He says China has staked its reputation and position on the United Nations Security Council to the UN principle of territorial integrity, which prohibits states from using force to impose their will over the independence of another state.
"And China to this day maintains that it supports the sovereignty and territorial integrity of Ukraine," Paltiel said.
"They're tying themselves up in knots in order not to criticize Russia at the same time that they realize the seriousness of the situation."
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'China gets stronger the longer it waits'
Observers draw an obvious parallel between Russia's invasion of Ukraine and a possible future invasion of Taiwan by China.
But Tiberghien, Byers and Paltiel all agree it's unlikely China would see Putin's actions as a green light to make a move on Taiwan — which China claims as part of its territory.
Byers says there are differences between the two situations — the most important of which is that the U.S. has a defence commitment to Taiwan.
He says China is more likely to play the "long game," watching to see if the fight over Ukraine weakens the West.
"It's a bigger step, it's a more dangerous step, and I don't see China preparing to take that step right now," Byers said.
"China gets stronger the longer it waits, and it's looking at the United States, which is a country in turmoil."
Tiberghien says he's been monitoring social media out of China to get an idea of the reaction to the invasion of Ukraine. He says some voices — most likely backed by officials — are warning Taiwan not to rely on the U.S.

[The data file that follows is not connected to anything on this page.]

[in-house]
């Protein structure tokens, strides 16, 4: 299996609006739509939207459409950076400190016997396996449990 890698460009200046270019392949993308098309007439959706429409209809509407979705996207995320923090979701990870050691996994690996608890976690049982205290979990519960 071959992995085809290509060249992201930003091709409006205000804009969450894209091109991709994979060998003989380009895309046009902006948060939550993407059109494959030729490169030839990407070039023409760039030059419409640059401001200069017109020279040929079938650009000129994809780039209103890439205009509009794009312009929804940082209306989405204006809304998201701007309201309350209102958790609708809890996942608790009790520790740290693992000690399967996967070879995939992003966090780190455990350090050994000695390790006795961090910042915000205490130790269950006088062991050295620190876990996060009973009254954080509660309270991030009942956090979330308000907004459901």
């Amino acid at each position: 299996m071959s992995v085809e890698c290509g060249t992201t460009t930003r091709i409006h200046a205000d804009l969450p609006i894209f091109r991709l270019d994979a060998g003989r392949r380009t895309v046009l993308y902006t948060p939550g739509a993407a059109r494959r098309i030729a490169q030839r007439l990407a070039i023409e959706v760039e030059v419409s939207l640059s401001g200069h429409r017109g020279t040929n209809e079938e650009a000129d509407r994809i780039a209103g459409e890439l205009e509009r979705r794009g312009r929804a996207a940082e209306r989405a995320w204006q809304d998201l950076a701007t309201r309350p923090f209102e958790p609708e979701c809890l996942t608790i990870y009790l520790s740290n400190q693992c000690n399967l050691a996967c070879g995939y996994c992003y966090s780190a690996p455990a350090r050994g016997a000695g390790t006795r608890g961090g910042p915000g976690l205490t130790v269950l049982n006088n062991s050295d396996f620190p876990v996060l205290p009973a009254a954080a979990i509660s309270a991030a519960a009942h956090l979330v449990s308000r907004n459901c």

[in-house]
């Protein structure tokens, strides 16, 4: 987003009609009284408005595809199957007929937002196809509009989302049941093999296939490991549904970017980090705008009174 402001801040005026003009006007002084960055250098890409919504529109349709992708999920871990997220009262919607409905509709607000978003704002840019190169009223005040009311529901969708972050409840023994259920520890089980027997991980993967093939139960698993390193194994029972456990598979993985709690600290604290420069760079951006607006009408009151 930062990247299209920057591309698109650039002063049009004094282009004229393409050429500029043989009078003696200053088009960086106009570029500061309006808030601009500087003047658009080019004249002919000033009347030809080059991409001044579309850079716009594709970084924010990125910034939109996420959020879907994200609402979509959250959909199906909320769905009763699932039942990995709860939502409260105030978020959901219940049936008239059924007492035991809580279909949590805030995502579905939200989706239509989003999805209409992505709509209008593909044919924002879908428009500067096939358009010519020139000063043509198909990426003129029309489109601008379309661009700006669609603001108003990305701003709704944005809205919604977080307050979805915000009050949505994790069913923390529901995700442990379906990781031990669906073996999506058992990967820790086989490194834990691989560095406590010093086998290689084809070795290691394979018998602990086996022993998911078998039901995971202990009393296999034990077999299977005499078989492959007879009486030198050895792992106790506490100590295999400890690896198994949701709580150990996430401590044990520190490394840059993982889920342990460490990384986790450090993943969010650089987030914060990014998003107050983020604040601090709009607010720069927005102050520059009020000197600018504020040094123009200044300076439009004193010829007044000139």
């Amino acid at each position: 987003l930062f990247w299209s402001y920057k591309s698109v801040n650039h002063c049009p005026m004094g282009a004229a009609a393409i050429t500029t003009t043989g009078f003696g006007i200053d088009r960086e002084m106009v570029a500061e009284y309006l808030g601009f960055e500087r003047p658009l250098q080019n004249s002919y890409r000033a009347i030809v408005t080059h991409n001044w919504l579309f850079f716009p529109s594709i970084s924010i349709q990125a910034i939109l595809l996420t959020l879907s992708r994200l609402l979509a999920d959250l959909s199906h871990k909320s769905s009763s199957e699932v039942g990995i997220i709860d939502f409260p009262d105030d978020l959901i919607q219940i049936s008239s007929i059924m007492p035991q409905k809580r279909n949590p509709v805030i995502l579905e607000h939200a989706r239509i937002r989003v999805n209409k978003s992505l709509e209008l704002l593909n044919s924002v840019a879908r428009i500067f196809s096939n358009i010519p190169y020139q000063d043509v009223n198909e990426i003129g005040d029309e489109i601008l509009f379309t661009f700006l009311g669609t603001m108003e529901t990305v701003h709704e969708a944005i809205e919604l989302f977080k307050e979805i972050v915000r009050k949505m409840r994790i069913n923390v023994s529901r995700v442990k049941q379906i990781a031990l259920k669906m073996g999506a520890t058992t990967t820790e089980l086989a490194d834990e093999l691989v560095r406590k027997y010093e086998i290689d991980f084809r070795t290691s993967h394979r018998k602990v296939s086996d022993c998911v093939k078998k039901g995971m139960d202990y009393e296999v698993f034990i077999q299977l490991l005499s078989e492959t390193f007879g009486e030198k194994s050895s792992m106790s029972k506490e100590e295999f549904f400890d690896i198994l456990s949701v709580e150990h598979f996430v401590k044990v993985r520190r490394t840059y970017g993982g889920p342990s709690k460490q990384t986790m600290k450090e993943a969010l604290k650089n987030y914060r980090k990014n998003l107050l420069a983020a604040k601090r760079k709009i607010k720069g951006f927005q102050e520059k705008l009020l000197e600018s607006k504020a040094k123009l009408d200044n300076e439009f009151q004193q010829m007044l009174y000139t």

"But many mainstream voices and middle-class Chinese are shocked by the reality of war in Ukraine and are writing that war is a crime," Tiberghien said.
"They believe that China is rising, but rising in a world of economic interdependence. China's economic strength is completely connected to globalization."
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'Egg on his face'
China has invested heavily in the Belt and Road initiative, a grand plan to connect Europe, Asia and Africa by investing billions in construction projects in more than 60 countries.
Paltiel says the invasion of Ukraine threatens the physical structure of the plan, asking "what kind of connectivity is going to cross Eurasia right now?"
But he also says China's post-colonial partners like Kenya, which strongly condemned Putin's actions, will be watching to see how China greets Russia's attempts to reestablish the kind of old world order which devastated Africa.
Paltiel says there's only one man who knows what China's response to Putin's actions will be and that's Chinese President Xi Jinping — who, like his Russian counterpart, has made himself the operating mind of his country.
"In the end, if they do condemn it, then Xi Jinping ends up with egg on his face, because he went out of his way to praise Putin just a few days ago," Paltiel said.
"And on the other hand, if they fail to condemn this altogether, then their friends in the post-colonial world will wonder about China's stance on sovereignty. It's really difficult."